I also acknowledge the number of states that passed and signed into law legislation or amendments that forbid SSM, and in some cases civil unions. But this is clearly and act of desperation, a last line in the sand, i.e., this is their last chance to do so, another decade and half or more of those states that passed such an ammendment would see it fail. The repeated doom and gloom predictions of entirely unstable and untenable judicial or legislative action is proving false. Most states that enact it, retain it. Progress marches.

    Third: The possibility of removing federal government from the partially religious status of marriage is so remote as to defy calculation. You propose an all out, multi-lifetime, hopeless exercise in head to wall beating, rather than simply pursuing the, according to recent history and results, successful strategy of SSM through multiple means. Yes, let the queers wait for beyond there entire lives while we pursue fruitless and ostensibly libertarian fantasy quests.

    Fourth, The civil union goal can be an effective middle step (although I can also see it as a hindrance) and it does not address portability and the thousands of tangible advantages to marriage available at federal, state, and local levels. But lets say you overcome that issue with a national civil union bill: Its still just… offensive. Why not take the South Park solution and pick a name other than Civil Union for our second class citizens? How about fuck buddy? So long as the fuck buddies have all the same rights, they cant complain right? Seperate but equal, right?

    I’ll stop there, but my primary issue with your argument is the need for it at all. I think you are a solution looking for a problem. Why try for a field goal on second down when momentum is in your favor?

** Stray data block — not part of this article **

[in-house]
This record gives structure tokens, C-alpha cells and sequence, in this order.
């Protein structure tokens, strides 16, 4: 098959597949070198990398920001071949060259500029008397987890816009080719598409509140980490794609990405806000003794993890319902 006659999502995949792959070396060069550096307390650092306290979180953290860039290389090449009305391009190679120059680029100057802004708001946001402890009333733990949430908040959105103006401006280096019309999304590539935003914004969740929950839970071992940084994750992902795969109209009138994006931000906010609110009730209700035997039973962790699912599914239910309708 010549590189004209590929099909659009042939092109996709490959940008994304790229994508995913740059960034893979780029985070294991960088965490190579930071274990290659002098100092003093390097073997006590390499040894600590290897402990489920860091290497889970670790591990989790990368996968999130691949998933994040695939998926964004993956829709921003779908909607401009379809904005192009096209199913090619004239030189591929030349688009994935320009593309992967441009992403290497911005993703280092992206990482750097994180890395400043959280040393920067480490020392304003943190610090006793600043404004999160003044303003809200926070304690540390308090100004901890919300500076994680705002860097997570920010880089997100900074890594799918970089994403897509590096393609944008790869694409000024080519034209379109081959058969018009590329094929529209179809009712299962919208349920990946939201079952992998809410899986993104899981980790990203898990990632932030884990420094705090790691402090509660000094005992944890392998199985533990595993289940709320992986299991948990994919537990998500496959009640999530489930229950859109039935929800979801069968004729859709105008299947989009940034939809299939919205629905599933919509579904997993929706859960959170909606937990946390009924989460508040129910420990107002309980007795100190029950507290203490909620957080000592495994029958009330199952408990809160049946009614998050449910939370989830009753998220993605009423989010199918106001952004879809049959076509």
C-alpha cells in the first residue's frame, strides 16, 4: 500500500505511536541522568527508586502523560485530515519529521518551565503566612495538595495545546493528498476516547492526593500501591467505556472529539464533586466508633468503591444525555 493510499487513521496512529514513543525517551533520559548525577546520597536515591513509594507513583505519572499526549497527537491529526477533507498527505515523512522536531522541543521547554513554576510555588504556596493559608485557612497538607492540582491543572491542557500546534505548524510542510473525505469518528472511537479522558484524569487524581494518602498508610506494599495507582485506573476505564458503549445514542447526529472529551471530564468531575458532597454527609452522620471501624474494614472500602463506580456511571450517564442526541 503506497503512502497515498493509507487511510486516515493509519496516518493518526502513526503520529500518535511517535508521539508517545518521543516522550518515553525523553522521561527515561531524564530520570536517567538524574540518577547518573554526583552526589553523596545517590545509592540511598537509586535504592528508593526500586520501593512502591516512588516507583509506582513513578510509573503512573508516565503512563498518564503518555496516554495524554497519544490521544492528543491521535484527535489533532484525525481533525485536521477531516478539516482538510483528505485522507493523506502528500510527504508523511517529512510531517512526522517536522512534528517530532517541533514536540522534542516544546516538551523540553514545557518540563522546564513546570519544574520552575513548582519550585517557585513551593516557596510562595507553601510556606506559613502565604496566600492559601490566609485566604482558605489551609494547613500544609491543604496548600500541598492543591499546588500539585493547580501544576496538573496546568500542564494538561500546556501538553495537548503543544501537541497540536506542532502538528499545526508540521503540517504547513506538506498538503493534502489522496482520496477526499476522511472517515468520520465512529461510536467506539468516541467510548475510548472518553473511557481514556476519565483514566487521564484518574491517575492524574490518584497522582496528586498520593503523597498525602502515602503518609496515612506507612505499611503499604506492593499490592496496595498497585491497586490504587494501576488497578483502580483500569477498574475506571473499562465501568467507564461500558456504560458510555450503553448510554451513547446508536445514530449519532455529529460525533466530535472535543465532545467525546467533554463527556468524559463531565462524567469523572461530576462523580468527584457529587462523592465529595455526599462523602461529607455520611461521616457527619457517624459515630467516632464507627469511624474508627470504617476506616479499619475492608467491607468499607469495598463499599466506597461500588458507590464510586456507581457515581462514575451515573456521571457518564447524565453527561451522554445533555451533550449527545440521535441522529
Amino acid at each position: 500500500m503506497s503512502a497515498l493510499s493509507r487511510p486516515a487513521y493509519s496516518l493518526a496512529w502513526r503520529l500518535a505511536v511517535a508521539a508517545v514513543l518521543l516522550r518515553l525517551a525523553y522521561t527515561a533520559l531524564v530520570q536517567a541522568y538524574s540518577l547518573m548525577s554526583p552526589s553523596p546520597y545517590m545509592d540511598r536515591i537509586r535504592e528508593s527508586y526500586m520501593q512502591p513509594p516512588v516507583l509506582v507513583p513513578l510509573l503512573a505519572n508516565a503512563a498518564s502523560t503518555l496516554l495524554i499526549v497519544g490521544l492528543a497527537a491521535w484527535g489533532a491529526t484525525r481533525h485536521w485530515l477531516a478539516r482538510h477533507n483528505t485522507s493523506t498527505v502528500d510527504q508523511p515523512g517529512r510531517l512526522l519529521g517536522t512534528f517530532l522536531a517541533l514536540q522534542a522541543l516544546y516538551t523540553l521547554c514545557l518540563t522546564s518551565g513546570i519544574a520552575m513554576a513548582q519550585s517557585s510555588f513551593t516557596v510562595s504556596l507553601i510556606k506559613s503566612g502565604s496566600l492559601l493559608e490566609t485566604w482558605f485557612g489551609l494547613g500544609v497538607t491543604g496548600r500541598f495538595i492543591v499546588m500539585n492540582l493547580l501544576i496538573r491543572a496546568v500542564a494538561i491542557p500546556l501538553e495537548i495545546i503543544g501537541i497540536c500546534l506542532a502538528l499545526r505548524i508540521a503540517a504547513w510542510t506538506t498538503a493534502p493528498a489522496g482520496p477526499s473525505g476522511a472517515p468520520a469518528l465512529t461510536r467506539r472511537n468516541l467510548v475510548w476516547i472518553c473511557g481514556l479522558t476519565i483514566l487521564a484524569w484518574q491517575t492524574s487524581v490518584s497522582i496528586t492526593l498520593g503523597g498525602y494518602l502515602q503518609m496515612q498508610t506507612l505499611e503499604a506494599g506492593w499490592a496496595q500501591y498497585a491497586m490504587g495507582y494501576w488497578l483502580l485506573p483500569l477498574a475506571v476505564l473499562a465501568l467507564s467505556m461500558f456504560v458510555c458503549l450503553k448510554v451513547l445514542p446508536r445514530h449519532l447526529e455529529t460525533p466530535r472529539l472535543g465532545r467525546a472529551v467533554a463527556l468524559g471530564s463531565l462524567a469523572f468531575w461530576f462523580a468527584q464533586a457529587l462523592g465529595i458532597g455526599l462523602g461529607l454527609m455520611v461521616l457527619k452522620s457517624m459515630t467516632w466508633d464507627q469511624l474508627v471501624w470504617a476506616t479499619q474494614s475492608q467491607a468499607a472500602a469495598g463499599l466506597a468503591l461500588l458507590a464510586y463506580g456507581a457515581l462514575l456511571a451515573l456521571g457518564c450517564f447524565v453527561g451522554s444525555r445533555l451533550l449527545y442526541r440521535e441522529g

Comment by Jack — 5/21/2009 @ 9:20 pm

  4. Agree. I also missed the “being gay is a choice” implication there, good catch.

    I get what you’re saying James, but I think Jack is right on the momentum. Clearly.

    Actually, there is an interesting debate in the environmentalist community right now that strikes me as almost a 1:1 (save they don’t have the kind of momentum gay marriage does, though the harms of inaction are of an entirely different magnitude, potentially). The idea is this: do you compromise and pass a pretty good “middle step” bill, or do you go all out, decide to have the fight right here, right now, and come out swinging?

    There are arguments for both sides, of course, but one point in favor of the latter is this. You may only get a single chance—why screw yourself against engaging in a fight you could win for a solution that’s only half as bad as losing? What’s more, the “compromise” solution, quite often, becomes the next thing you have to fight against years down the line. American politics is replete with examples of where, for one reason or another, issue advocates decided to go for the pragmatic middle step compromise, figuring they could just change it once the fire died down, only to realize that once that fire DOES die down, it’s really, really hard to build it back up again. DADT is a pretty good example, as is, say, Kennedy’s tax cut, or Roe v. Wade based on the grounds it was (or interstate commerce for that matter), or hell, go back to the founding of this country and the admission of slavery to try to minimize boat-rocking. Ten or twenty years from now, when, say, you DO try to have federal recognition of civil unions, or “upgrading” civil unions into marriages, or if, over the course of many years, enough riders and further “compromises” get attached to civil unions to make them PATENTLY unequal, you might find, when you raise the issue, that people no longer care to get worked up about it. “Gay marriage? That’s so 2008. You got your civil unions; shut up and be happy.” If there’s one thing the history of policy-making tells us, it’s that poor solutions to controversial problems do not tend to get revisited. 50 years from now, that compromise is so ingrained and entrenched that some whole new math has to come along and change it, and even then it’s hard.